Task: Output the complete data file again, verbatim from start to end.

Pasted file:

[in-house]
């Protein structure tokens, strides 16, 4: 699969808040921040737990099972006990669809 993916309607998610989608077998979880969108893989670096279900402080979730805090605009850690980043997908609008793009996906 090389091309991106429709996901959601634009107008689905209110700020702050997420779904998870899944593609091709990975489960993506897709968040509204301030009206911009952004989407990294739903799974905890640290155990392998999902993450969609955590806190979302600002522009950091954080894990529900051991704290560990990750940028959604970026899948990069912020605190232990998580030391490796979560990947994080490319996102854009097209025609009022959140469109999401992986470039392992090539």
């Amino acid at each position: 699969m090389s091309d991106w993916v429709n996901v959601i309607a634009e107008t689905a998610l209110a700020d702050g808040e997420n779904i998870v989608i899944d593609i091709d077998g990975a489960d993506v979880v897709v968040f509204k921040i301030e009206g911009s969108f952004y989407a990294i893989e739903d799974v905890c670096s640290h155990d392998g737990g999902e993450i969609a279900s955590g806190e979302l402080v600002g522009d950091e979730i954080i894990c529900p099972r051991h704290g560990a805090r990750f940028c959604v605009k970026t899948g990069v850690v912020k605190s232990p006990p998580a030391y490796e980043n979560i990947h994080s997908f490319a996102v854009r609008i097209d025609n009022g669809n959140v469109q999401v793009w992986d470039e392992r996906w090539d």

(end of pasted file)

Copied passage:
[in-house]
């Protein structure tokens, strides 16, 4: 699969808040921040737990099972006990669809 993916309607998610989608077998979880969108893989670096279900402080979730805090605009850690980043997908609008793009996906 090389091309991106429709996901959601634009107008689905209110700020702050997420779904998870899944593609091709990975489960993506897709968040509204301030009206911009952004989407990294739903799974905890640290155990392998999902993450969609955590806190979302600002522009950091954080894990529900051991704290560990990750940028959604970026899948990069912020605190232990998580030391490796979560990947994080490319996102854009097209025609009022959140469109999401992986470039392992090539």
């Amino acid at each position: 699969m090389s091309d991106w993916v429709n996901v959601i309607a634009e107008t689905a998610l209110a700020d702050g808040e997420n779904i998870v989608i899944d593609i091709d077998g990975a489960d993506v979880v897709v968040f509204k921040i301030e009206g911009s969108f952004y989407a990294i893989e739903d799974v905890c670096s640290h155990d392998g737990g999902e993450i969609a279900s955590g806190e979302l402080v600002g522009d950091e979730i954080i894990c529900p099972r051991h704290g560990a805090r990750f940028c959604v605009k970026t899948g990069v850690v912020k605190s232990p006990p998580a030391y490796e980043n979560i990947h994080s997908f490319a996102v854009r609008i097209d025609n009022g669809n959140v469109q999401v793009w992986d470039e392992r996906w090539d």